As part of the research, I decided to apply for reviews at various sites. I wanted to gather a lot of examples without having to wait weeks for a single review, so I was specifically looking at Pro/Con review rubrics. Another reason why I chose this review is because I often see many site owners failing to offer a "true" Pro/Con review and so, I wanted to address these issues. These are always shorter than your average review and most of the time the reviewers will offer a set number of points, such as five things they liked about a page, and five things they disliked.

I headed into this "mission" with many expectations, hoping that the reviews would not only be useful to this experiment, but also to my site. For all of the applications, the page to be reviewed is my graphics/request site, The Lunch Box. Here's a summary of the experiment.


The procedure:

- Starting the search. To begin, I was looking for review sites with specific things in mind. I went to many sites and probably looked through the entire list at Soroptimist Directory! First, I needed sites that actually offered some sort of Pro/Con rubric. I was a bit disappointed that many of the top review sites (i.e. those that are ranked at multiple sites) didn't offer this type of rubric, so I had to take my search elsewhere. Combing through the list, most haven't updated in months meaning I came upon a barren landscape of dead pages. In the end, I did manage to submit applications to multiple sites. Most of them were new sites so I thought it would be a win-win situation for both parties. They'll get to practice their reviewing skills and I'll be getting feedback on my site plusdata" for this guide.

- Near the top of the waiting list. I wanted to be one of the top people on the waiting list. This lets me accurately gauge how quickly the site owners are able to put out a review, especially for a short one like the Pro/Con rubric. At most of the sites I requested from, I was the only person on the waiting list. At others, I was the second or third, which was totally fine. I frequently checked their updates, and if I wasn't first in the list, then I would keep note of how long the other people's reviews were taking.

- Blind testing. The most important part of the procedure was that I would not be telling the reviewers that their review may be used as part of this "experiment". This was done for a number of reasons. If they had prior knowledge that their review would be analysed on a more in-depth scale, this may alter their final score, comments, or review organization. I wanted to have the same final product that other people would be getting. In other words, I wanted the same "review experience" that other requesters would normally get. It was only after the review was received that I would contact them again to ask for their permission and letting them know that portions of my review may be quoted and that all comments will be made anonymously.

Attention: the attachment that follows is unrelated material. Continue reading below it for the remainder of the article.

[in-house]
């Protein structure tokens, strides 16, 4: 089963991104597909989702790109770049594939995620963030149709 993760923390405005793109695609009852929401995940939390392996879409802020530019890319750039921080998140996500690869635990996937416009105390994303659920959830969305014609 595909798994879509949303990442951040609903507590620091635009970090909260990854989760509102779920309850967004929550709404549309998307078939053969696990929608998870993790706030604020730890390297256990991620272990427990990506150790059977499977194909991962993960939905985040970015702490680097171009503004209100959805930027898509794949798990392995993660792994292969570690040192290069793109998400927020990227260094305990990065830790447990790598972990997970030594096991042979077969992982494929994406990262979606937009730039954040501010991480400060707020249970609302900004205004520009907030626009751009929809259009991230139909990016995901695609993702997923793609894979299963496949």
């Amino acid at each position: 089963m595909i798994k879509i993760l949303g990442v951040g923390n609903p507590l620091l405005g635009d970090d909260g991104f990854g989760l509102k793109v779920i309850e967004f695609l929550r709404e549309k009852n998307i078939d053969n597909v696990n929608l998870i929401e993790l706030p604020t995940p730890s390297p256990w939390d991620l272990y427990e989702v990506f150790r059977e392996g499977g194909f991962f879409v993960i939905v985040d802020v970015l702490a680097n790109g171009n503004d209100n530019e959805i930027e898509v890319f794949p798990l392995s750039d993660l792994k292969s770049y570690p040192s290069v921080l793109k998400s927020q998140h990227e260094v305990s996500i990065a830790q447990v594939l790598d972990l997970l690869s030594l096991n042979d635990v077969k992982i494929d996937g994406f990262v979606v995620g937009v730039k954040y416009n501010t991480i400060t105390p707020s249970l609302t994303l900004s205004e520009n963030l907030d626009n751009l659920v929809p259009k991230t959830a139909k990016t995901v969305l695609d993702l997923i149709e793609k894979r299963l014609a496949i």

- Same content across all reviews. I made no major changes to my layout and all of the content that I was uploading on a daily basis were things like icons, and graphics. My daily routine wouldn't be a factor as there were no major changes at TLB. I wanted to keep the site as similar as possible for each person reviewing it. That way, I can accurately see how they're looking at the site, and whether or not they're discussing relevant details.


My expectations BEFORE sending in a review:

- Macro, not micro details. Since I know these Pro/Con types of reviews are much shorter than the regular rubric, I expected that the reviewer would touch on the major issues of the site. Rather than dwell on the tiny details that they'd spend more time on for in-depth reviews, my expectations for these Pro/Con rubrics is that they would see my site more as a whole. This is what I mean by "macro" details. It's the larger picture, so to speak.

- Being clear, without cutting the explanation. Probably the most important thing about these types of reviews is how to state your opinion and clarification without making the entire thing too long. Thus, I expected the reviewer to be able to make their points concisely. As these are quick reviews, they're meant to point out major issues without extra "fluff" sentences muddling them down. Still, the length of the review is a minor issue. The important thing is to identify and analyze. This bit relates to the next point.

- What, why, and how. Like in chapter 11: reviewing your reviews, I expected that they would clearly explain their position whenever they made any remark on the site that could be argued or debated. I was definitely looking at whether or not they included the "what, why, how" explanations. Just because Pro/Con rubrics are shorter doesn't mean reviewers can skip out the explanation and offer their opinion as facts.